Want to see a natural birth? Go to a sheep farm

Humans just aren't very good at giving birth - we produce magnificently big-skulled babies and have skinny little pelvises. A natural birth may sounds wonderful in theory, but in practice it's wise to give nature a helping hand.

One of the cool ways that pregnancy prepares you for having an infant of your own is by thoroughly infantilising you. And so it was that I found myself – a grown-up person of 20 years with another person growing inside me – looking another woman in the face and inviting her to praise me for rubbing sweet almond oil onto the skin between my vagina and my arsehole. “I’ve been massaging my perineum,” I said, eagerly. “To stop me from tearing.”

My midwife had patiently talked me through my fears about caffeine consumption and pre-pregnancy test binge drinking, but this was too much. She fixed me with a look of piercing sympathy and said: “I don’t think that will help.” I was, of course, devastated. I believed sincerely that there was a right way and a wrong way to do pregnancy, and having got pregnant in the wrong way (by accident, living in a halls of residence), I wanted to do the rest of it right.

And that meant natural. There would be no C-section and no epidurals; there would be no tearing. I would follow all the advice down to the last drop of sweet almond oil. If the Royal College of Obstetricians and Gynaecologists had published its guidance on chemical consumption in pregnancy back then, I would have diligently avoided Tupperware and paracetamol too. In exchange for my good behaviour, I expected to be rewarded with a blissful, natural labour that would end with my baby resting contentedly on my suddenly vacant belly, skin to skin.

If I’d been pregnant a few decades earlier, none of this would have been an option for me to consider. Choices weren’t available. Instead, you had doctors holding all the power in one hand and some alarming surgical steel implements in the other. In some hospitals in the 1970s, for example, it was routine for uninformed women to be given drying-up pills with their post-labour breakfast. They didn’t need to be asked, because the idea that anyone would want to breastfeed was so unthinkably gross to the medics in charge.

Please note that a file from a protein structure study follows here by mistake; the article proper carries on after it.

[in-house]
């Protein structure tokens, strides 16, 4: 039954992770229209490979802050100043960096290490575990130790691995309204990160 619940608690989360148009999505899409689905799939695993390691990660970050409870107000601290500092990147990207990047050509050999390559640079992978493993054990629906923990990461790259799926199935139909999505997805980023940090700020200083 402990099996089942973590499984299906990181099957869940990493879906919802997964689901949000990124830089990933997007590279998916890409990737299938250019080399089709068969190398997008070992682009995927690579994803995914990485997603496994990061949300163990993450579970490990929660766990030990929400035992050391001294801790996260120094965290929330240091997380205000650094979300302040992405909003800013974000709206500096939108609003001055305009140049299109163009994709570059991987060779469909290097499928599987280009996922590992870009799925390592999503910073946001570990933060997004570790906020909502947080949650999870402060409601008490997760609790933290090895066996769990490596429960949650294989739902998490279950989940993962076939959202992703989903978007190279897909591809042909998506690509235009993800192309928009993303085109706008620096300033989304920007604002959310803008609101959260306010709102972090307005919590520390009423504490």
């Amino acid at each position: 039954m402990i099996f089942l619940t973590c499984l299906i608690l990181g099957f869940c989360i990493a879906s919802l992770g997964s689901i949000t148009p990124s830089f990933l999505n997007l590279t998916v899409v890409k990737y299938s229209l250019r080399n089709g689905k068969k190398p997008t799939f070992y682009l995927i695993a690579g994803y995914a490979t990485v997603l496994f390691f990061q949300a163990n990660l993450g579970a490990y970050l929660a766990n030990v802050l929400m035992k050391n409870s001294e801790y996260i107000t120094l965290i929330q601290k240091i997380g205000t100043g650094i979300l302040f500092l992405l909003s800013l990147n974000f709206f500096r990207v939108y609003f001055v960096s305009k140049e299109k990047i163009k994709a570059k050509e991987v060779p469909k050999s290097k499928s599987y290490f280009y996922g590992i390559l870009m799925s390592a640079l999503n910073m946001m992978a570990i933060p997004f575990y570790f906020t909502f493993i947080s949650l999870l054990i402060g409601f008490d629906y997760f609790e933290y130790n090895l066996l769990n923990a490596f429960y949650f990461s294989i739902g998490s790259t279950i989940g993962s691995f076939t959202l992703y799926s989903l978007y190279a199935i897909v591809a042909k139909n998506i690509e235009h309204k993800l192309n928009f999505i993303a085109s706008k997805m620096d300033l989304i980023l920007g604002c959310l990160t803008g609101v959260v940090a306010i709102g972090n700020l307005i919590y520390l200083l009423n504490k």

Such obstetric cruelty is what natural birth campaigners like Caroline Flint, interviewed in the Guardian at the weekend, opposed. It’s thanks in part to people like Flint that I was given a birth plan to fill out, and could hand it over to my midwife in confidence of it being observed. It’s also thanks to people like Flint that I believed there was a profound moral weight to what happened in my labour.

In her book, she writes that babies welcomed with the bright lights and loud voices of a hospital are taught “they may not always be welcome”; have a home birth, on the other hand, and you’re practically guaranteed to deliver a sensitive genius. (She also recommends that women should be “sexually aroused” while giving birth, which rather airily assumes that everyone is capable of getting turned on in a situation where it’s 50-50 whether you’ll shit yourself.)

All this assumes that nature is a kind and generous entity whose only concern is in getting babies from womb to world as safely and efficiently as possible. But nature is a half-arsed craftsman, capable of doing things perfectly when time and circumstances allow, and equally capable of doing things just well enough to shove a handful of DNA into the next generation.

Humans have many fine and distinctive qualities. We are a magnificently brainy animal, creating magnificently big-skulled babies. We’re also impressively upright, with skinny little pelvises to support our vertical frames. We are just terrific at walking and thinking. And as a consequence of those things, we’re not very good at giving birth. The best that can be said for our species’ efforts with labour is that it’s non-lethal often enough that we haven’t been forced to evolve anything better.

Birth is incontrovertibly a biological process, but you could hardly say humans are naturals at it. Want to see a natural labour? Go to a sheep farm during lambing and watch the offspring just slither out of the ewes’ behinds. And even the lambs get it wrong sometimes and try to bust out sideways or backwards. We do so much worse.